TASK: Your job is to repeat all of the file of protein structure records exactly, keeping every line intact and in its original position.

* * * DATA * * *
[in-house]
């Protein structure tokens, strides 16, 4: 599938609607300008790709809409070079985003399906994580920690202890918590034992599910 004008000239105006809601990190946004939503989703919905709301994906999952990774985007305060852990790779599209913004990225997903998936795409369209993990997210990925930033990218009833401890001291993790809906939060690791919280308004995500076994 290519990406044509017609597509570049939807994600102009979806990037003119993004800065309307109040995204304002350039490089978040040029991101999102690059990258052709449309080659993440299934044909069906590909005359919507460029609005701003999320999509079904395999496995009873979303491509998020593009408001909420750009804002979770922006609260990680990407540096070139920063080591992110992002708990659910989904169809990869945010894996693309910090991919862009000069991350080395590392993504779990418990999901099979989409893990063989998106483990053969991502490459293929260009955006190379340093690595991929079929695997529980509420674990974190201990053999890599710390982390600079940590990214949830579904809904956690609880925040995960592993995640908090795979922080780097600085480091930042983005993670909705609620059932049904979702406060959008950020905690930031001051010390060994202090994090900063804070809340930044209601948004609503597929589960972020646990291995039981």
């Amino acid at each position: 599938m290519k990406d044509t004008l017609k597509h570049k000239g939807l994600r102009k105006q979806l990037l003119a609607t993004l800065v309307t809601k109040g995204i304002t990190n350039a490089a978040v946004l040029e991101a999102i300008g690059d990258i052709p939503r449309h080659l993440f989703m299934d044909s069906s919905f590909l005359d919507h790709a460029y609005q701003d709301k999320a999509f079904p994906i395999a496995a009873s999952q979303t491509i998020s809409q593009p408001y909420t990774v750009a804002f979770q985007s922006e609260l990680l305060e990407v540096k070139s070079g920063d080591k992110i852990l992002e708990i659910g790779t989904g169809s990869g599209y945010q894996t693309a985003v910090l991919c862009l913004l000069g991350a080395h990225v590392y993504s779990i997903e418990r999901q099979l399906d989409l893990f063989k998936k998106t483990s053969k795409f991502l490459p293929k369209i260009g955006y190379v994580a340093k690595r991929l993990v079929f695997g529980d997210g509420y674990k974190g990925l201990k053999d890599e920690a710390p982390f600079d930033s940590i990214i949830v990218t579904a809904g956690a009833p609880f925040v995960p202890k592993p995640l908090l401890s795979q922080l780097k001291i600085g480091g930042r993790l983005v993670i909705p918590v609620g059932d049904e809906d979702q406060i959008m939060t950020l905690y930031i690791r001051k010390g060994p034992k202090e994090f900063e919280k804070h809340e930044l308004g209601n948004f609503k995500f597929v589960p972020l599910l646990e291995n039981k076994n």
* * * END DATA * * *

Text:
[in-house]
């Protein structure tokens, strides 16, 4: 599938609607300008790709809409070079985003399906994580920690202890918590034992599910 004008000239105006809601990190946004939503989703919905709301994906999952990774985007305060852990790779599209913004990225997903998936795409369209993990997210990925930033990218009833401890001291993790809906939060690791919280308004995500076994 290519990406044509017609597509570049939807994600102009979806990037003119993004800065309307109040995204304002350039490089978040040029991101999102690059990258052709449309080659993440299934044909069906590909005359919507460029609005701003999320999509079904395999496995009873979303491509998020593009408001909420750009804002979770922006609260990680990407540096070139920063080591992110992002708990659910989904169809990869945010894996693309910090991919862009000069991350080395590392993504779990418990999901099979989409893990063989998106483990053969991502490459293929260009955006190379340093690595991929079929695997529980509420674990974190201990053999890599710390982390600079940590990214949830579904809904956690609880925040995960592993995640908090795979922080780097600085480091930042983005993670909705609620059932049904979702406060959008950020905690930031001051010390060994202090994090900063804070809340930044209601948004609503597929589960972020646990291995039981």
């Amino acid at each position: 599938m290519k990406d044509t004008l017609k597509h570049k000239g939807l994600r102009k105006q979806l990037l003119a609607t993004l800065v309307t809601k109040g995204i304002t990190n350039a490089a978040v946004l040029e991101a999102i300008g690059d990258i052709p939503r449309h080659l993440f989703m299934d044909s069906s919905f590909l005359d919507h790709a460029y609005q701003d709301k999320a999509f079904p994906i395999a496995a009873s999952q979303t491509i998020s809409q593009p408001y909420t990774v750009a804002f979770q985007s922006e609260l990680l305060e990407v540096k070139s070079g920063d080591k992110i852990l992002e708990i659910g790779t989904g169809s990869g599209y945010q894996t693309a985003v910090l991919c862009l913004l000069g991350a080395h990225v590392y993504s779990i997903e418990r999901q099979l399906d989409l893990f063989k998936k998106t483990s053969k795409f991502l490459p293929k369209i260009g955006y190379v994580a340093k690595r991929l993990v079929f695997g529980d997210g509420y674990k974190g990925l201990k053999d890599e920690a710390p982390f600079d930033s940590i990214i949830v990218t579904a809904g956690a009833p609880f925040v995960p202890k592993p995640l908090l401890s795979q922080l780097k001291i600085g480091g930042r993790l983005v993670i909705p918590v609620g059932d049904e809906d979702q406060i959008m939060t950020l905690y930031i690791r001051k010390g060994p034992k202090e994090f900063e919280k804070h809340e930044l308004g209601n948004f609503k995500f597929v589960p972020l599910l646990e291995n039981k076994n």